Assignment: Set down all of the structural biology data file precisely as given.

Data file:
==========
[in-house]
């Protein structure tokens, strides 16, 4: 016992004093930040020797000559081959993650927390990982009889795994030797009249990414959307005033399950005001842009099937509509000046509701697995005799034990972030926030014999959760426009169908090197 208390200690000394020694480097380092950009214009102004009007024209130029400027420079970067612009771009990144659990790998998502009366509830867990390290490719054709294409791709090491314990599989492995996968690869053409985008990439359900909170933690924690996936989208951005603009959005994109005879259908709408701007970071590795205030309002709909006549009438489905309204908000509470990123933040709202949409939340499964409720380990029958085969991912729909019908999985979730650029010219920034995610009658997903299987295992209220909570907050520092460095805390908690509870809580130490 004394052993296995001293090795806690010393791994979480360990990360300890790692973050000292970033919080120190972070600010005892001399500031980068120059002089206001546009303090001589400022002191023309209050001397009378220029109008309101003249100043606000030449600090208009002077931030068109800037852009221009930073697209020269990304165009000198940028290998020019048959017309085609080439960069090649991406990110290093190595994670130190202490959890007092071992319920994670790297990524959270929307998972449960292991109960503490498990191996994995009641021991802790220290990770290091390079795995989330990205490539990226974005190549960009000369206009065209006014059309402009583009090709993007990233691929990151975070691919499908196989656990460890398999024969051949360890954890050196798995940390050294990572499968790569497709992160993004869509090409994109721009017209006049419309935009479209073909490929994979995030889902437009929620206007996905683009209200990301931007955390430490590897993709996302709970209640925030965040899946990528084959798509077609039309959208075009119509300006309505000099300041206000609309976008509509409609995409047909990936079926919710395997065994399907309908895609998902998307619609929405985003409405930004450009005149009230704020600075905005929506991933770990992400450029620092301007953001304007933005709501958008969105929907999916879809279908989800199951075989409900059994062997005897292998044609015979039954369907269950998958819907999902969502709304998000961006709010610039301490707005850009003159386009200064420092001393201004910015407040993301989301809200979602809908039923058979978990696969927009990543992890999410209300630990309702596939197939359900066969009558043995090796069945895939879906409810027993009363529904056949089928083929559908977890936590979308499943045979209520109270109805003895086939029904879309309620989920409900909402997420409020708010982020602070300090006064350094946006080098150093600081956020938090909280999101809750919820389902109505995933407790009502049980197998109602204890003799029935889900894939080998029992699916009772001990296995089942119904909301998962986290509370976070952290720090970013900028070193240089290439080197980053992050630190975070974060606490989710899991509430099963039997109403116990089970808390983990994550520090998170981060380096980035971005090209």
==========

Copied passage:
[in-house]
């Protein structure tokens, strides 16, 4: 016992004093930040020797000559081959993650927390990982009889795994030797009249990414959307005033399950005001842009099937509509000046509701697995005799034990972030926030014999959760426009169908090197 208390200690000394020694480097380092950009214009102004009007024209130029400027420079970067612009771009990144659990790998998502009366509830867990390290490719054709294409791709090491314990599989492995996968690869053409985008990439359900909170933690924690996936989208951005603009959005994109005879259908709408701007970071590795205030309002709909006549009438489905309204908000509470990123933040709202949409939340499964409720380990029958085969991912729909019908999985979730650029010219920034995610009658997903299987295992209220909570907050520092460095805390908690509870809580130490 004394052993296995001293090795806690010393791994979480360990990360300890790692973050000292970033919080120190972070600010005892001399500031980068120059002089206001546009303090001589400022002191023309209050001397009378220029109008309101003249100043606000030449600090208009002077931030068109800037852009221009930073697209020269990304165009000198940028290998020019048959017309085609080439960069090649991406990110290093190595994670130190202490959890007092071992319920994670790297990524959270929307998972449960292991109960503490498990191996994995009641021991802790220290990770290091390079795995989330990205490539990226974005190549960009000369206009065209006014059309402009583009090709993007990233691929990151975070691919499908196989656990460890398999024969051949360890954890050196798995940390050294990572499968790569497709992160993004869509090409994109721009017209006049419309935009479209073909490929994979995030889902437009929620206007996905683009209200990301931007955390430490590897993709996302709970209640925030965040899946990528084959798509077609039309959208075009119509300006309505000099300041206000609309976008509509409609995409047909990936079926919710395997065994399907309908895609998902998307619609929405985003409405930004450009005149009230704020600075905005929506991933770990992400450029620092301007953001304007933005709501958008969105929907999916879809279908989800199951075989409900059994062997005897292998044609015979039954369907269950998958819907999902969502709304998000961006709010610039301490707005850009003159386009200064420092001393201004910015407040993301989301809200979602809908039923058979978990696969927009990543992890999410209300630990309702596939197939359900066969009558043995090796069945895939879906409810027993009363529904056949089928083929559908977890936590979308499943045979209520109270109805003895086939029904879309309620989920409900909402997420409020708010982020602070300090006064350094946006080098150093600081956020938090909280999101809750919820389902109505995933407790009502049980197998109602204890003799029935889900894939080998029992699916009772001990296995089942119904909301998962986290509370976070952290720090970013900028070193240089290439080197980053992050630190975070974060606490989710899991509430099963039997109403116990089970808390983990994550520090998170981060380096980035971005090209």